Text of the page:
b) The Port’s description of incidents where access to the location had been denied and a discussion of an October 2015 snagging incident.
c) A discussion of displaced vessels from the location that were forced to anchor elsewhere and the cascading impact on the national availability of anchorages.
d) A discussion of the probability of fouling being low but the severity of such a fouling being high.
In November 2016, the Minister issued a third Notice to Remove requiring the removal of the wreck by December 31, 2016.
The Navigation Impact Assessment that formed part of the reasons for the decision provided as follows:
Wreck of the Samantha J is causing a substantial interference to navigation for the purpose of anchoring deep-sea vessels within the Port of Nanaimo. Alternative mitigations have not been identified. Notice to Remove, pursuant to NPA s. 16(1), issued on 20 Jan 2015. Following correspondence with the proponent’s representatives, and further research conducted by NPP and the NPA, notice re-issued on 05 Oct 2015.
Following meeting with BCCP, NPA and representatives on Oct 6th, 2016 and considering relevant information, while the likelihood of a deep-sea vessel to foul an anchor line is low, the resulting impact should it occur is substantial and could result in severe damage to a vessel and the environment. New Notice to remove issued on Nov 9, 2016.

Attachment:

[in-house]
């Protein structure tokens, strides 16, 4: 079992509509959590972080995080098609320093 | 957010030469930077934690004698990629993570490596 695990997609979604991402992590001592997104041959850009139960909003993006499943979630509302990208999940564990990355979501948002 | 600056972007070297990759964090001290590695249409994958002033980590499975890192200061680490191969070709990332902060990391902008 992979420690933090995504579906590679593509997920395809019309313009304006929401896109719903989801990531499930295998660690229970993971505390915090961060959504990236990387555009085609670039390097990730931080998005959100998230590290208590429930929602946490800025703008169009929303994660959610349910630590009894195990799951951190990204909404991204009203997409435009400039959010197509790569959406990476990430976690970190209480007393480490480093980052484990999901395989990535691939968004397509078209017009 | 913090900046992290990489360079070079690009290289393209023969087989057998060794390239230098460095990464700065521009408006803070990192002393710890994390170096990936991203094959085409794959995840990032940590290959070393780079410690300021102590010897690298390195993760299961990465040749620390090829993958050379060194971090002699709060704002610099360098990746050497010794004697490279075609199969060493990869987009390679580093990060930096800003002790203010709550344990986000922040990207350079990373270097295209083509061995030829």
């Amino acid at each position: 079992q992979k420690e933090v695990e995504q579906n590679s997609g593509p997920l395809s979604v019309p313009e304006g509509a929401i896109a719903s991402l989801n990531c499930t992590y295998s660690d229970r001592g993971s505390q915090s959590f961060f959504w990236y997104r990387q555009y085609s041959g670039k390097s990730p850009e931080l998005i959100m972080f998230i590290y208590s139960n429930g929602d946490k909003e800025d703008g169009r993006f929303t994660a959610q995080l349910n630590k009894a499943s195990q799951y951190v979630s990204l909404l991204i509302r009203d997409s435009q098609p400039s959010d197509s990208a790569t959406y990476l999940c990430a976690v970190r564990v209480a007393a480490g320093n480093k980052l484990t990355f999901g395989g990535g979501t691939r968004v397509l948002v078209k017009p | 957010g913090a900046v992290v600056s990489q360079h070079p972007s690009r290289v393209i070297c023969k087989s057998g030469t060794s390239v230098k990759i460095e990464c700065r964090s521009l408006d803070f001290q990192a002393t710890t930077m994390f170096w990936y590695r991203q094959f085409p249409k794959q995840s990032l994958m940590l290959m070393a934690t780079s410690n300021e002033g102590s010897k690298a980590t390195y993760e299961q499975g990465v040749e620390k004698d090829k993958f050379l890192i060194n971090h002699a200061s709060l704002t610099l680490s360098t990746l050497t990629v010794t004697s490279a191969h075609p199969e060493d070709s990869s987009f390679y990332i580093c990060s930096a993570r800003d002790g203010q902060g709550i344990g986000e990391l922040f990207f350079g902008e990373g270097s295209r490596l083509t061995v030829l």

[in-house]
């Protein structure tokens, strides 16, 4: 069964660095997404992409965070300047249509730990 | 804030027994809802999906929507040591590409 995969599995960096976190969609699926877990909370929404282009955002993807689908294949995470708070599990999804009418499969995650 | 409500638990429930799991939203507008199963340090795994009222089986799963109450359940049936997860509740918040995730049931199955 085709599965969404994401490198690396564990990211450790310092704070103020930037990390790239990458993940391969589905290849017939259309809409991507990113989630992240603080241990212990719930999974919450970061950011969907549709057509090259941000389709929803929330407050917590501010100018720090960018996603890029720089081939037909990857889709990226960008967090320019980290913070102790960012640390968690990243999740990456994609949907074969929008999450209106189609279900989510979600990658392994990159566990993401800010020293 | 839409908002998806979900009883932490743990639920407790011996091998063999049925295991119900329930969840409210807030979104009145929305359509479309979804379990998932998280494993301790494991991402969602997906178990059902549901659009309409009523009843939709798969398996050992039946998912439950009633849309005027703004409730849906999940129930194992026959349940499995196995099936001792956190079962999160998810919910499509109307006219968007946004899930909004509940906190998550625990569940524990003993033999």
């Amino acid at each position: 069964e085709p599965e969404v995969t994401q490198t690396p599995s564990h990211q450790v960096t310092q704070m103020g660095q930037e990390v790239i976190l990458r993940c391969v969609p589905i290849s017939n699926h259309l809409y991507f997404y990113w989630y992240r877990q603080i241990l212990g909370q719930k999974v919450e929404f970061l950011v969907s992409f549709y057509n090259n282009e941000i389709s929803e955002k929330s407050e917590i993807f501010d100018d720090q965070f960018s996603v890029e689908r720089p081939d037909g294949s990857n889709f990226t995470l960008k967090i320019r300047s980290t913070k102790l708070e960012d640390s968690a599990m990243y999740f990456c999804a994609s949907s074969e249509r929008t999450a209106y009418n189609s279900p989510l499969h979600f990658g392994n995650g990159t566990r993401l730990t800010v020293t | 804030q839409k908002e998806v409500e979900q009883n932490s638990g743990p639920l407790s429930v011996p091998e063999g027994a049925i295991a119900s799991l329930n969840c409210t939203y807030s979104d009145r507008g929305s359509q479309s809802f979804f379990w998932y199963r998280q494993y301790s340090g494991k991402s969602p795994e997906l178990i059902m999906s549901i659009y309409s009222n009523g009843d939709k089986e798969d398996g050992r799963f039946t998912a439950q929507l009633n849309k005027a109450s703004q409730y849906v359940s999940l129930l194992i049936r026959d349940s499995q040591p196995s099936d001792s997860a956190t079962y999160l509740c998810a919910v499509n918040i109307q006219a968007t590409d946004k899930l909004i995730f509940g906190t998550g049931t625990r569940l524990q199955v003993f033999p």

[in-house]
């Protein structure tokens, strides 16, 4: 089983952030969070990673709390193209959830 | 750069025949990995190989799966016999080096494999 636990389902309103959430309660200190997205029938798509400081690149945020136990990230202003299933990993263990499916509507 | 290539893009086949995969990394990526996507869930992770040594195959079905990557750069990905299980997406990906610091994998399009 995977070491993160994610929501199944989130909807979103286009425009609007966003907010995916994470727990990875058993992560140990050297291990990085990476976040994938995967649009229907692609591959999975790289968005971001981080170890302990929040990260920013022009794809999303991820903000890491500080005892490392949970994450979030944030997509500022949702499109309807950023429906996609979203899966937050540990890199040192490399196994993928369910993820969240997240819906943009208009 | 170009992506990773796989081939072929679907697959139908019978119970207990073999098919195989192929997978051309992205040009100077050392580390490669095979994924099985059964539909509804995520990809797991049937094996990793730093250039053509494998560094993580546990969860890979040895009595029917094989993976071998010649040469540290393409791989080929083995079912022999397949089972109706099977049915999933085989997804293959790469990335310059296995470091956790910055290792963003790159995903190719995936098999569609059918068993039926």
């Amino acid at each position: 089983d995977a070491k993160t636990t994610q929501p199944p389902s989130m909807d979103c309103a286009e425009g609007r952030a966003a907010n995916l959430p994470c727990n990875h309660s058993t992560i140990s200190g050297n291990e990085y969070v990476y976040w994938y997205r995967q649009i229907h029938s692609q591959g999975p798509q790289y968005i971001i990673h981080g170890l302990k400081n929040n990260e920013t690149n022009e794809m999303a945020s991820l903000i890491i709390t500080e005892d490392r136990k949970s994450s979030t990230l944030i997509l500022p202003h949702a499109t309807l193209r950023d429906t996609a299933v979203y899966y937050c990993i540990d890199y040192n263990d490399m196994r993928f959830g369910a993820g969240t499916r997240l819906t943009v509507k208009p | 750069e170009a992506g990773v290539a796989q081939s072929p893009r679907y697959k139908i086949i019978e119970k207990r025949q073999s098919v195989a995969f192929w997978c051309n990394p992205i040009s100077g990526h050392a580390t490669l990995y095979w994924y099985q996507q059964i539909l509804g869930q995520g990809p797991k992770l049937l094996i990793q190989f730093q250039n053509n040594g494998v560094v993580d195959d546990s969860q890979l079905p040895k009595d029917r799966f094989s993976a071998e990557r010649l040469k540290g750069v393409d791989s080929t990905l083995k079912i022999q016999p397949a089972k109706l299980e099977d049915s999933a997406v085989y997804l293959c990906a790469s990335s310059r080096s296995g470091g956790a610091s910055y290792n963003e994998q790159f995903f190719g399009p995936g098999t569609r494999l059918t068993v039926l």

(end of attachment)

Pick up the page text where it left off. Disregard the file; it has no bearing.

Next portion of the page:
The court commented on the standard of review of the decision finding that:
There is some disagreement between the parties with respect to the standard of review of the merits of the Decision. In my view, the Minister (or his delegate) has a wide discretion as to whether to order removal and what may be done in that process as evidenced by the words “[t]he Minister may” in s 16(1) and (2). Moreover, in respect of whether something is an “obstruction”, that conclusion must be reasonable – it is not simply a discretionary finding. The scope of whether an obstruction exists is wide since the exercise is within the Minister’s home statute in an area with which his or her officials have some experience, if not expertise. In this case the delegate had the benefit of independent expertise in the BC Pilots’ involvement and opinions. The standard of review therefore is reasonableness, including deference to the Minister in both the assessment of risk and in the corrective actions to be ordered.
On the issue of procedural fairness, the applicant’s position was that the Minister failed to provide a fair process by not providing adequate notice, not giving the applicant a reasonable opportunity to respond to the evidence and by coming to the decision on the basis of an incomplete record. The court found that the process was fair. Justice Phelan held that:
The Act leaves it to the Minister to set the necessary procedure. Over the two years that this issue of the Wreck was being debated, there was nothing that suggested the type of process to which the Applicant says it was entitled.
This was a non-judicial administrative decision requiring Greville [the Minister’s representative] to interpret and implement his home statute, and rely on his department’s expertise or the expertise available to it in addressing marine safety, including any potential safety risks. It is not an ongoing process of argument and debate.
The court held that the process was fair and that the applicant was entitled to a fair process, but not a never-ending one.
The application for judicial review was dismissed.
Rui M. Fernandes
Follow Rui M. Fernandes on Twitter @RuiMFernandes and on Linkedin. See also his blog at http://transportlaw.blogspot.ca